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lsof is a UNIX specific tool that LiSts Open Files. Everything in Unix is a file: sockets, directories, processes, devices, pipes, etc. Because of this lsof is able to display information about current processes, network information and connections.

Description and Review

lsof was developed by Victor Abell. Written in C, its main purpose is to show information about files that are opened by running processes on the system. It shares similar functionality with netstat, but also lists the network port the service is using. This is a special tool in forensics due to the amount of information you can receive from it. It could show port redirections, sniffers, eggdrop IRC bots, or even some backdoors. The lsof command is preinstalled on most UNIX and Linux distributions. Other compressed versions of lsof can be found here.

Usage Instructions

To run lsof open a terminal and type:

lsof -n

This will display all the open files on the system. The -n option tells lsof to not do a DNS record on the IP addresses, the purpose of this is to speed up the process. The resulting output will look similar to:

COMMAND    PID       USER   FD      TYPE     DEVICE SIZE/OFF       NODE NAME init         1       root  cwd       DIR        8,1     4096          2 / init         1       root  rtd       DIR        8,1     4096          2 / init         1       root  txt       REG        8,1   190432     927934 /sbin/init init         1       root  mem       REG        8,1    47040     918484 /lib/i386-linux-gnu/ init         1       root  mem       REG        8,1    42652     918488 /lib/i386-linux-gnu/ init         1       root  mem       REG        8,1    92016     918478 /lib/i386-linux-gnu/ ksoftirqd    3       root  txt   unknown                                /proc/3/exe migration    6       root  cwd       DIR        8,1     4096          2 / migration    6       root  rtd       DIR        8,1     4096          2 / migration    6       root  txt   unknown                                /proc/6/exe watchdog/    7       root  cwd       DIR        8,1     4096          2 / watchdog/    7       root  rtd       DIR        8,1     4096          2 / watchdog/    7       root  txt   unknown                                /proc/7/exe cpuset       8       root  cwd       DIR        8,1     4096          2 / cpuset       8       root  rtd       DIR        8,1     4096          2 / cpuset       8       root  txt   unknown                                /proc/8/exe khelper      9       root  cwd       DIR        8,1     4096          2 / khelper      9       root  rtd       DIR        8,1     4096          2 / khelper      9       root  txt   unknown                                /proc/9/exe kdevtmpfs   10       root  cwd       DIR        0,5     4240          3 / kdevtmpfs   10       root  rtd       DIR        0,5     4240          3 / kdevtmpfs   10       root  txt   unknown                                /proc/10/exe netns       11       root  cwd       DIR        8,1     4096          2 / netns       11       root  rtd       DIR        8,1     4096          2 / netns       11       root  txt   unknown                                /proc/11/exe sync_supe   12       root  cwd       DIR        8,1     4096          2 /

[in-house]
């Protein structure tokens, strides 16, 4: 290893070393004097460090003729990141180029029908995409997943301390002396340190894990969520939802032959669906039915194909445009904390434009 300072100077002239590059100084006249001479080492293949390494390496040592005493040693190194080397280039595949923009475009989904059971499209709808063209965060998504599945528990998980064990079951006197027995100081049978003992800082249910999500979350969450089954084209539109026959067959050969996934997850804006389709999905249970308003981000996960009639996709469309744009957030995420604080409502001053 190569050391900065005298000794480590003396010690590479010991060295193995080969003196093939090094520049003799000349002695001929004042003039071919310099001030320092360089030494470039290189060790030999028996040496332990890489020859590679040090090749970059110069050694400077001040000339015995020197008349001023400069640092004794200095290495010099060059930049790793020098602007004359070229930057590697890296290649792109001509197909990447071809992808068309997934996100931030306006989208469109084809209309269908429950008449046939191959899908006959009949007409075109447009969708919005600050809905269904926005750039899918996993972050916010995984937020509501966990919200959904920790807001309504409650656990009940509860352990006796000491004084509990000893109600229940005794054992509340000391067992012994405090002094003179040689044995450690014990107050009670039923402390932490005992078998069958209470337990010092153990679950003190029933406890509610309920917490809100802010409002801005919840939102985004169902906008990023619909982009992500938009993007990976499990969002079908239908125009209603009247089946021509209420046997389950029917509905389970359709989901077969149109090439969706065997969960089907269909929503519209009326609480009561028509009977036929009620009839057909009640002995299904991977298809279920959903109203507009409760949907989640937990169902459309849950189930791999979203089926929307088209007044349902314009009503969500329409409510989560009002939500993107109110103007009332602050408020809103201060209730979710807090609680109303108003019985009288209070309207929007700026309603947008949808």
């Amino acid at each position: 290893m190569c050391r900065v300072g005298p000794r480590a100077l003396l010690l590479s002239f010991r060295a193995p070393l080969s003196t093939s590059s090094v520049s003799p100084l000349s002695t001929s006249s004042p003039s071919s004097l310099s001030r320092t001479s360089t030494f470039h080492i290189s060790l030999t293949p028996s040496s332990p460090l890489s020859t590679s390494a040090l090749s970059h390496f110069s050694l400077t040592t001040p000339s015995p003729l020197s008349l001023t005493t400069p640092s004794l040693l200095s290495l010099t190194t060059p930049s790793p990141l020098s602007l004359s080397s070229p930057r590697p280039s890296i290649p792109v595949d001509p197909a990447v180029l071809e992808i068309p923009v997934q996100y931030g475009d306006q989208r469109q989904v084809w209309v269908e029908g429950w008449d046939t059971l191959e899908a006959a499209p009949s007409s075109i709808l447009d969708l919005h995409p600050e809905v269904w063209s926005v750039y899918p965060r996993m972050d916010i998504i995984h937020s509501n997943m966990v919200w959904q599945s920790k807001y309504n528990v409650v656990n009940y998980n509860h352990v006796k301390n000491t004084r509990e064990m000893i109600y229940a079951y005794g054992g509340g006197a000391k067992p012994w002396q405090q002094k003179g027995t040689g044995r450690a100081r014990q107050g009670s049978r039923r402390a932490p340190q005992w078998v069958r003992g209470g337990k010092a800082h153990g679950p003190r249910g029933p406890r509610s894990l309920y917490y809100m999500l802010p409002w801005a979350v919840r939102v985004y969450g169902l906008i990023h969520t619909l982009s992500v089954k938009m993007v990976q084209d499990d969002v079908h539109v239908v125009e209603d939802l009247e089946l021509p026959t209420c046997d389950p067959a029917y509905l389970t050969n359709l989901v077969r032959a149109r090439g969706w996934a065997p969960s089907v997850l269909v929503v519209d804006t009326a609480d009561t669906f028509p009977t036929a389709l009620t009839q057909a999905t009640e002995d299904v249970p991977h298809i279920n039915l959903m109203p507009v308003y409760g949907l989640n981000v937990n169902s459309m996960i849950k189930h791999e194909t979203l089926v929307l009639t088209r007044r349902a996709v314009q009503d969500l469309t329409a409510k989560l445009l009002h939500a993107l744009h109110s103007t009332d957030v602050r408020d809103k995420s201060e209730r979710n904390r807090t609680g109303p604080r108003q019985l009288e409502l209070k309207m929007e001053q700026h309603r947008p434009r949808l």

To have lsof find all the open sockets on the system the -i option can be used

lsof -i

An example of the resulting output is:

COMMAND    PID   USER   FD   TYPE DEVICE SIZE/OFF NODE NAME avahi-dae  689  avahi   12u  IPv4  14766      0t0  UDP *:mdns avahi-dae  689  avahi   13u  IPv6  14767      0t0  UDP *:mdns avahi-dae  689  avahi   14u  IPv4  14768      0t0  UDP *:54424 avahi-dae  689  avahi   15u  IPv6  14769      0t0  UDP *:39288 dnsmasq   1099 nobody    4u  IPv4  17859      0t0  UDP ubuntu:domain dnsmasq   1099 nobody    5u  IPv4  17860      0t0  TCP ubuntu:domain (LISTEN) cups-brow 3334   root    8u  IPv4  30678      0t0  UDP *:ipp dhclient  4133   root    6u  IPv4  33401      0t0  UDP *:bootpc

Lsof can also be used to view which processes are listening to a given port:

lsof -i :[port#]

To show all the TCP and UDP connections

Lsof -i tcp; lsof -i udp

To view which process opened a file

Lsof /file/path

To view all the processes that opened files in a given directory

Lsof +d /directory

To view all the processes opened by a user

Lsof -u username

To view all the files opened by a process

Lsof -p pid

Also see